Last edited by tate16t; 08-12-2012 at 10:59 AM.
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Old 07-12-2008, 03:57 PM   #11
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I would use this as a start point. This will be a time consuming job, take your time cover you bases
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Old 07-12-2008, 04:19 PM   #12
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You will need to know the base on the cabinet so you can center;wall to cabinet ,it will be either 15" or 18" from the wall with a 4" toekick I would try to center off the door but in this case it is inset on the right so it will look off if once you are in the bathroom.

If the customer request you could pull your neutral line to the doorway center. Sometimes they like to see that tile center from the hall.

Play with it, drylay it, see what looks the best, if the client knows your are green they will feel better if they have some input. If they dont know dont tell em.

The other line in front of the tub keep the center that is now your control line each flow to the right or left will come off that line.
make sure the two lines are square you may not have enough room for 3-4=5 square, if you do use it.

Last edited by 26yrsinflooring; 07-12-2008 at 04:21 PM.
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Old 07-12-2008, 07:54 PM   #13
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I concur with 26years.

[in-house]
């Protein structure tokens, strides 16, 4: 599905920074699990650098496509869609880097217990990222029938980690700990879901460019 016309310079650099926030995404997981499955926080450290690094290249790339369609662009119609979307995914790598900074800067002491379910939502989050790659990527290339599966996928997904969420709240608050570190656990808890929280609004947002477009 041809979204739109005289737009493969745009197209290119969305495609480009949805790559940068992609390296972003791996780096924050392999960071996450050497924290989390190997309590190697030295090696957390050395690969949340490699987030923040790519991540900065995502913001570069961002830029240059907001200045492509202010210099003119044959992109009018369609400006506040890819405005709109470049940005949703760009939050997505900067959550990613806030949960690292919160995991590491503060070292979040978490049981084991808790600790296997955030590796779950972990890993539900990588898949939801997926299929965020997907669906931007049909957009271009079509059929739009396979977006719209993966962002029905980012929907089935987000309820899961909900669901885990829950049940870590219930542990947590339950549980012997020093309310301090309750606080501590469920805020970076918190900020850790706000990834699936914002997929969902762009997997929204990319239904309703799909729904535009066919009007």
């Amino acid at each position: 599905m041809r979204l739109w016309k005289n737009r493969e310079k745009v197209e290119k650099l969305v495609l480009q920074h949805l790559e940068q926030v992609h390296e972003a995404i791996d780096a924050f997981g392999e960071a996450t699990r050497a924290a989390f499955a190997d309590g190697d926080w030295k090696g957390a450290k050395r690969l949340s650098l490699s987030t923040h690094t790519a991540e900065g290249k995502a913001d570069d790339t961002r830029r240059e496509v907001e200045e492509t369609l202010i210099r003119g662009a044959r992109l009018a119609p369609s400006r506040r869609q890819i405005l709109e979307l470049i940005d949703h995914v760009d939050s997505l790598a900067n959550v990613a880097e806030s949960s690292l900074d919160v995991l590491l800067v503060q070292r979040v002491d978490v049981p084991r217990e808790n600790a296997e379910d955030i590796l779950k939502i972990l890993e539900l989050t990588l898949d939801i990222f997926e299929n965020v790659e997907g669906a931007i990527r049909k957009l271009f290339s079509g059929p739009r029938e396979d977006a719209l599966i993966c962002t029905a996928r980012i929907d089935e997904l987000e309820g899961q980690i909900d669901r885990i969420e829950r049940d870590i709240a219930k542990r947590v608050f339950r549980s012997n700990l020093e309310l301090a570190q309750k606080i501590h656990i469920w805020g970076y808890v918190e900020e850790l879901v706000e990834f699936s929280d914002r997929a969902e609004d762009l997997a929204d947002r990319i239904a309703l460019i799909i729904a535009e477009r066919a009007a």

Tate, are you a DIYer or doing this as a job? If you're starting to tile for a living there are a few websites I'd direct you to so you can read and post questions with flooring pros....well more than there are here.

DRY FIT!!!!!
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Old 07-12-2008, 08:54 PM   #14
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Quote:
Originally Posted by angus242 View Post
I concur with 26years.

Tate, are you a DIYer or doing this as a job? If you're starting to tile for a living there are a few websites I'd direct you to so you can read and post questions with flooring pros....well more than there are here.

DRY FIT!!!!!
Hey guys. For now I'm a DIYer but that could change.

FYI - the area across from the toilet is a closet.

Last edited by tate16t; 07-12-2008 at 09:30 PM.
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Old 07-13-2008, 09:45 AM   #15
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Yeah I noticed that. I was going to tell when you lay your full tiles plan ahead our when you get to the closet or it will wear you out.

I would cut a pattern out of cardboad on those closet leg sides